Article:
By Mary Reid Barrow\
Keep your eyes open and your dogs leashed at Pleasure House Point. You never know what you might run into this time of year!
Recently a female diamondback terrapin lumbered up out of the water toward the trail right in front of Kathy Spencer, who snapped this photo.
It was as if the turtle arrived to warn Kathy to be careful because it’s diamondback terrapin egg-laying and baby turtle-hatching season at Pleasure House Point!
“I thought she was going to lay eggs, but then she backed off into the creek, Kathy said.
Kathy saw another female on her walk too, but she also “scooted away quickly.”
Starting in late spring, female turtles come up from the Lynnhaven River salt marshes to dig a nest in the soft sand where they lay their eggs. Females will continue laying until midsummer.
The mere presence of Kathy or other trail walkers may deter the turtles and send them back to the water. In the meantime, trail walkers never know when they also might see recently hatched baby turtles that leave little scritch-scratch marks in the sand as they scurry to the safety of the marsh.
Anything from hikers’ feet, to free running dogs, to gulls looking for a turtle snack are dangers to these little guys.
Baby terrapins could be out and about from spring to fall. Some winter over and don’t emerge until spring from nests that were laid in late summer. Egg that are laid in early summer will hatch in August or September.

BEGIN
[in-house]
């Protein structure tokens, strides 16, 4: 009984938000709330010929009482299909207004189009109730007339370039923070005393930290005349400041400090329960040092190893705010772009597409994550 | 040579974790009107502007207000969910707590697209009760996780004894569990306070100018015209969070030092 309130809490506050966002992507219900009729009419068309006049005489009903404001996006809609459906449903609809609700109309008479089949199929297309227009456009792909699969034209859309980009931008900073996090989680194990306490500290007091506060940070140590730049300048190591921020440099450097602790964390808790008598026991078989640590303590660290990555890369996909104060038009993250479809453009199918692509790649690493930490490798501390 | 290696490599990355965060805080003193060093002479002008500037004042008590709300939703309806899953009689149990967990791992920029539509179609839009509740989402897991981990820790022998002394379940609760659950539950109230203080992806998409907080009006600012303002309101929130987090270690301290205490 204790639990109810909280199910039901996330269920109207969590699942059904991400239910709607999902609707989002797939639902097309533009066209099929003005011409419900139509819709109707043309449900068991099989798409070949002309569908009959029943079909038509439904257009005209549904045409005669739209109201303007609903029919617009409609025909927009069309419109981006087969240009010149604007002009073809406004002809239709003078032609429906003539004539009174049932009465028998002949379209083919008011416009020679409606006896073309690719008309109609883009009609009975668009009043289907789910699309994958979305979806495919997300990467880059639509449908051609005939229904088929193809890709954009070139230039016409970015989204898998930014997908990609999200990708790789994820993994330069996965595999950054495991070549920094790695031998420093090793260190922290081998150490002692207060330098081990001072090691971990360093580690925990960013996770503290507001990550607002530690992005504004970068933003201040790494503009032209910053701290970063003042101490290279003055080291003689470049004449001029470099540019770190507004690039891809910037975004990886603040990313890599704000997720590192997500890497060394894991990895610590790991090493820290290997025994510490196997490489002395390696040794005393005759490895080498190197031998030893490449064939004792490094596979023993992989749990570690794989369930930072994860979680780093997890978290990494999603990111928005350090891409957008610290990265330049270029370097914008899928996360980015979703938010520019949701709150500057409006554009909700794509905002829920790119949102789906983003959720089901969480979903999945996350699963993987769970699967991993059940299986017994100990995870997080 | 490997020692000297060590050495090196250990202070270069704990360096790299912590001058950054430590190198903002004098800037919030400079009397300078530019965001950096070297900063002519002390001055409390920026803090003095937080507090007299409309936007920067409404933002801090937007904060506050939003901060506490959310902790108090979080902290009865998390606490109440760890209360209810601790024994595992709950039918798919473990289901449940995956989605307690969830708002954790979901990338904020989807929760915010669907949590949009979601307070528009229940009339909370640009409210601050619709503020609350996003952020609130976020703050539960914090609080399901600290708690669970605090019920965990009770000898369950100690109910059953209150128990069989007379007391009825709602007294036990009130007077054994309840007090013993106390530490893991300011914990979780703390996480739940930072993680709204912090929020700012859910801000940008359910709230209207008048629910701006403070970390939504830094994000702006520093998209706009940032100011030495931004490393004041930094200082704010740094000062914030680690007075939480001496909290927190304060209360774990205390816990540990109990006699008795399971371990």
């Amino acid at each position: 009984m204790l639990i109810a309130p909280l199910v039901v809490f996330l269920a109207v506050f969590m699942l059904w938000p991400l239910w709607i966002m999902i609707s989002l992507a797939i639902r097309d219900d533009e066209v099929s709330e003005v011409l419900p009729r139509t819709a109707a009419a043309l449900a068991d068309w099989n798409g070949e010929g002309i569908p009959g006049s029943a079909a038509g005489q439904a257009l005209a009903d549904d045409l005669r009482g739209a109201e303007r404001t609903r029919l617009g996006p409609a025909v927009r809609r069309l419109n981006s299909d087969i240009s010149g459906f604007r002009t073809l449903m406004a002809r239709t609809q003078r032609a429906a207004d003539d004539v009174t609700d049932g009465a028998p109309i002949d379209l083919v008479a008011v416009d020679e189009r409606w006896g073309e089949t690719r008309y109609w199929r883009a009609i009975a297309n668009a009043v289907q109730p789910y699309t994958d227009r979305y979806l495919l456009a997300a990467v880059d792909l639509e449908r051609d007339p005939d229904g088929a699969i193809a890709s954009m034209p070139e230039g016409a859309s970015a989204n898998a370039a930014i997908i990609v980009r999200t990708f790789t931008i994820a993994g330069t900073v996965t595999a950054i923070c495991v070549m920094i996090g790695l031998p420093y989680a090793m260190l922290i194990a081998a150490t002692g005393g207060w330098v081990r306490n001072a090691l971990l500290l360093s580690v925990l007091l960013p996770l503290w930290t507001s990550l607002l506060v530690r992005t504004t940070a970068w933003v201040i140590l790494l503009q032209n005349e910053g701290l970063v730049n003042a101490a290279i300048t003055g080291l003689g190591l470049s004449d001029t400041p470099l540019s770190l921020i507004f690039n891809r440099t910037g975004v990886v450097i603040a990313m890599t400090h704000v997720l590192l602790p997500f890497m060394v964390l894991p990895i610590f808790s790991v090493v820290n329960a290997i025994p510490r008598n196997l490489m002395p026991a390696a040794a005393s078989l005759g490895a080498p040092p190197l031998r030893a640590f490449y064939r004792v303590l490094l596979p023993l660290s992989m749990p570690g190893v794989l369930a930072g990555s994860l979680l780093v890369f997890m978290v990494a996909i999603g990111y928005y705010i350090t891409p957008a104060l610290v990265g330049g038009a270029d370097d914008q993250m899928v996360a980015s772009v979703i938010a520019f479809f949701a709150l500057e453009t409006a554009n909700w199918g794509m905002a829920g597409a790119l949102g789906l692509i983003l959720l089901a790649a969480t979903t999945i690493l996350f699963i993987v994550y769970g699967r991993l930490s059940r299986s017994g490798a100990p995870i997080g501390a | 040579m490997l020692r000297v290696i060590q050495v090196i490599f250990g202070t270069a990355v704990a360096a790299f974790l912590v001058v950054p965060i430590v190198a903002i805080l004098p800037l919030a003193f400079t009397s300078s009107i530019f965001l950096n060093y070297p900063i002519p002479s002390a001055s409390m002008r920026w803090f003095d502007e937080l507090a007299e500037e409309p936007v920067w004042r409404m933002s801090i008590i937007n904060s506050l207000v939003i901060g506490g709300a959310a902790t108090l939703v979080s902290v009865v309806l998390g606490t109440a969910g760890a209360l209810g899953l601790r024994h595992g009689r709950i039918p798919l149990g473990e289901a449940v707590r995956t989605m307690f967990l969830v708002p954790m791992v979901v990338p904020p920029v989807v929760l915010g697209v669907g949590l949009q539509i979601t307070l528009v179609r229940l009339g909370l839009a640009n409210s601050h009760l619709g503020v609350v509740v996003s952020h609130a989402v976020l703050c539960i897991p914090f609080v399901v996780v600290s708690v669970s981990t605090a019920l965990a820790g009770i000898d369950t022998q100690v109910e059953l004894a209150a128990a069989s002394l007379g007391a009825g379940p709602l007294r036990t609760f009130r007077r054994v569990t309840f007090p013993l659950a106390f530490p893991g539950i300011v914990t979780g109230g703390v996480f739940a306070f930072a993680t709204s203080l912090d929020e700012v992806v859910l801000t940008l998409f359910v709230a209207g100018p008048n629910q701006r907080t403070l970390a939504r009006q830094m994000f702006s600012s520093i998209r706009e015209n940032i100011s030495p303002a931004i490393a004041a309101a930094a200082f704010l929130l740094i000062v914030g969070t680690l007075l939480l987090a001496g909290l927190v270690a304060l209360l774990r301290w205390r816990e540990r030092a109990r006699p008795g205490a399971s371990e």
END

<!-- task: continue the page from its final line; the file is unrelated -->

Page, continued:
Because it has no bulkheads, Pleasure House Point is one of the few areas on the Lynnhaven River where our only salt marsh turtle can lay her eggs. The sandy beaches offer welcome access to female turtles that can’t scale a high bulkhead to reach the shore.
And then there are the people and other wildlife who also love Pleasure House Point. So, not only do females and baby terrapins run into problems with walkers and their dogs, but also baby terrapins may never enter this world, because predators such as foxes and raccoons dig up the nests to dine on the eggs.
Kathy said she often sees remnants of leathery pieces of egg shell in the sand where nests have been disturbed.
“Sad to say, more often I see nests that are dug up and eaten by predators,” she said.
Life is not easy for poor diamondback terrapins in Virginia Beach.
Since Pleasure House Point is just about the terrapin’s only nesting spot and since it also is one of Virginia Beach’s favorite nature spots, it’s up to us to keep it that way with our eyes open and our dogs leashed.
Do you have a favorite tree or plant with a story to tell? What relationships have you observed between plants and critters? Who eats whom? Who has babies where? Send an email to firstname.lastname@example.org